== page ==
HbbTV – or Hybrid broadcast broadband TV – was sold to consumers as a bridge between broadcast channels and streaming. However, its true purpose is now coming to light as European broadcasters are planning to use it to track your viewing patterns on Smart TVs and serve targeted ads.
TV ads via HbbTV
Czech Republic’s largest TV broadcaster, Nova, will start showing ads via HbbTV this fall. The difference between an ad run on a traditional TV channel and one served via HbbTV is that the latter can be an individually targeted ad.
By tracking what you are watching and inputting this data into Google’s ad platform, HbbTV can serve targeted ads. If you have watched Top Gear you are likely to get served ads for cars.
HbbTV ads can be either full-screen video ads or popup ads during aTV show. You can think of HbbTV as a website so in essence it can serve ads any way the broadcaster prefers.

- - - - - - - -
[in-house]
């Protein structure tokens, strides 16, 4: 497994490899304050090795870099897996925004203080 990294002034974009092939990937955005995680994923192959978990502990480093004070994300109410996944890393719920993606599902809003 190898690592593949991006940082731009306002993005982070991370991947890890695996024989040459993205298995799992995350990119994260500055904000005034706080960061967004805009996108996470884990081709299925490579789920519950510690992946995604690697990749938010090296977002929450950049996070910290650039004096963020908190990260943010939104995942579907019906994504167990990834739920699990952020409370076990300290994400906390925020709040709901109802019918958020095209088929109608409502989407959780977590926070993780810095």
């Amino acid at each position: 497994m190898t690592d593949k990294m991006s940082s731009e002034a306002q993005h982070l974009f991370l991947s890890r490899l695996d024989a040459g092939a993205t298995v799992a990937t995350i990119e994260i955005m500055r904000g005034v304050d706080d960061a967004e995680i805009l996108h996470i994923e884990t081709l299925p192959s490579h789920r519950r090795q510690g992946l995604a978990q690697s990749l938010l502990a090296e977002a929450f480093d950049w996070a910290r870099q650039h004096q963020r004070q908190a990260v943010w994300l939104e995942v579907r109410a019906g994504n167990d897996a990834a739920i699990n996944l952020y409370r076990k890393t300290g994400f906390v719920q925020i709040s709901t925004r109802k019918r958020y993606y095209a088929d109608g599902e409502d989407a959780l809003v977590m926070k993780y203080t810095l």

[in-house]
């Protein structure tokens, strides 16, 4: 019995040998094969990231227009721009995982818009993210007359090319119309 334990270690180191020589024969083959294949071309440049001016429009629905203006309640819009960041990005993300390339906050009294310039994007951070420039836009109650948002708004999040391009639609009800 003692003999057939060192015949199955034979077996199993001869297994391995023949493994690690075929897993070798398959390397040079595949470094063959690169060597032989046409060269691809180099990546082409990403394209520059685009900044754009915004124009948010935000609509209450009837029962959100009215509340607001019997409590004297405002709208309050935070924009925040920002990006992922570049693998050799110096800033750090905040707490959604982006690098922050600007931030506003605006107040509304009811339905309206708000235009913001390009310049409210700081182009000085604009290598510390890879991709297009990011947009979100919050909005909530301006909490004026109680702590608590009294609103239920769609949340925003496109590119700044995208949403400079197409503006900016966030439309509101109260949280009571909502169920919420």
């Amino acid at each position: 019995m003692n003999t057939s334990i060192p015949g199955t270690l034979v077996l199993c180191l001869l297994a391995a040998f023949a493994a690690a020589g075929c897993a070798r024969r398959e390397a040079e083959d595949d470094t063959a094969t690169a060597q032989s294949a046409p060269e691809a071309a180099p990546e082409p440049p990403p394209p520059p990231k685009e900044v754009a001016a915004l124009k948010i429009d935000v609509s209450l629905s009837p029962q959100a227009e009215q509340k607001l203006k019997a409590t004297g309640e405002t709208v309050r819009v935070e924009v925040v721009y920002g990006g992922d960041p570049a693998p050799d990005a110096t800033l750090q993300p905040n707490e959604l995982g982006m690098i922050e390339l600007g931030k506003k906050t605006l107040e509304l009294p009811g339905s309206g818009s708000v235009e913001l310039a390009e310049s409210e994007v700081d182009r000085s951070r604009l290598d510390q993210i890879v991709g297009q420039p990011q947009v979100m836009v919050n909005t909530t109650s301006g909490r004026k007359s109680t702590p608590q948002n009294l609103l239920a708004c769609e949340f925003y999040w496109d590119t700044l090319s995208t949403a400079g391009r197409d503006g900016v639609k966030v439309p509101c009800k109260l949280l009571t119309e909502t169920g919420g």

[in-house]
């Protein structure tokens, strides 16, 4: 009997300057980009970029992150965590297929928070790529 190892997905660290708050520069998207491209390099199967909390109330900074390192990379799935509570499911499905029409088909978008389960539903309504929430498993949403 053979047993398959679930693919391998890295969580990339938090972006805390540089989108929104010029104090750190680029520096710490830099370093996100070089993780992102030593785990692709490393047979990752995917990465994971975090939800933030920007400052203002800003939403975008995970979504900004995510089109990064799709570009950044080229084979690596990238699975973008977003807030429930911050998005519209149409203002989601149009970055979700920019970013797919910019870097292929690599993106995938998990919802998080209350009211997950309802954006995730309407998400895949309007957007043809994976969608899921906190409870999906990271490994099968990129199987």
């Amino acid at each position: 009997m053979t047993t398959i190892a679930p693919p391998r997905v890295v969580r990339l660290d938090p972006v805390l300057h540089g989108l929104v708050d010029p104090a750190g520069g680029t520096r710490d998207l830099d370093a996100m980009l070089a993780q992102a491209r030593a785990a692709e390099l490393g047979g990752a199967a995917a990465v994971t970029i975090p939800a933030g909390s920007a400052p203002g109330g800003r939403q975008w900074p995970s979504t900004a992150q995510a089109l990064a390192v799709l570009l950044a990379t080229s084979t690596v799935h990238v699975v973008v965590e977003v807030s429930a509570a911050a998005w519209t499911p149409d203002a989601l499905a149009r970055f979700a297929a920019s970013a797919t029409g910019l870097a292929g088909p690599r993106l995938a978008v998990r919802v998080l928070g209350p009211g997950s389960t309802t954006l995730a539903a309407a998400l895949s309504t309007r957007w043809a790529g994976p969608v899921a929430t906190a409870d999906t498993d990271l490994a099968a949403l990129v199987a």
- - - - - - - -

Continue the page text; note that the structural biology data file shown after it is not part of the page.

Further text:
Technical tests with ads via HbbTV have been carried out via HbbTV in Germany on Welt since last September. HbbTV has been employed by one or more broadcasters in many European countries to offer “value-added” services on TV channels such as a shortcut to watch archived and on-demand video content.
Tracks viewing patterns
German magazine c’t examined in 2014 (1, 2)) what kind of user data gets collected via HbbTV. It made them sound the alarm.
C’t found that HbbTV collects user viewing data no matter if you use HbbTV or not. It is a background process. The user was never asked to accept any terms and was not able to turn off tracking. The magazine also found that user data collected via HbbTV was sent to Google and that it was so comprehensive that it could be traced back to the individual. Security experts assessed at that time that it was illegal under German law.
In 2013, Martin Herfurt did some testing and found that over 40% of German TV channels used HbbTV in a manner that was illegal.
HbbTV Association and Smart TV Alliance merged in September 2016 and will continue work under the HbbTV Association.
HbbTV was sold to consumers as an alternative to apps; a platform that would work regardless of TV brand and an easy way to combine broadcast and streaming. However, in reality the system appears to have been employed with other tasks in mind.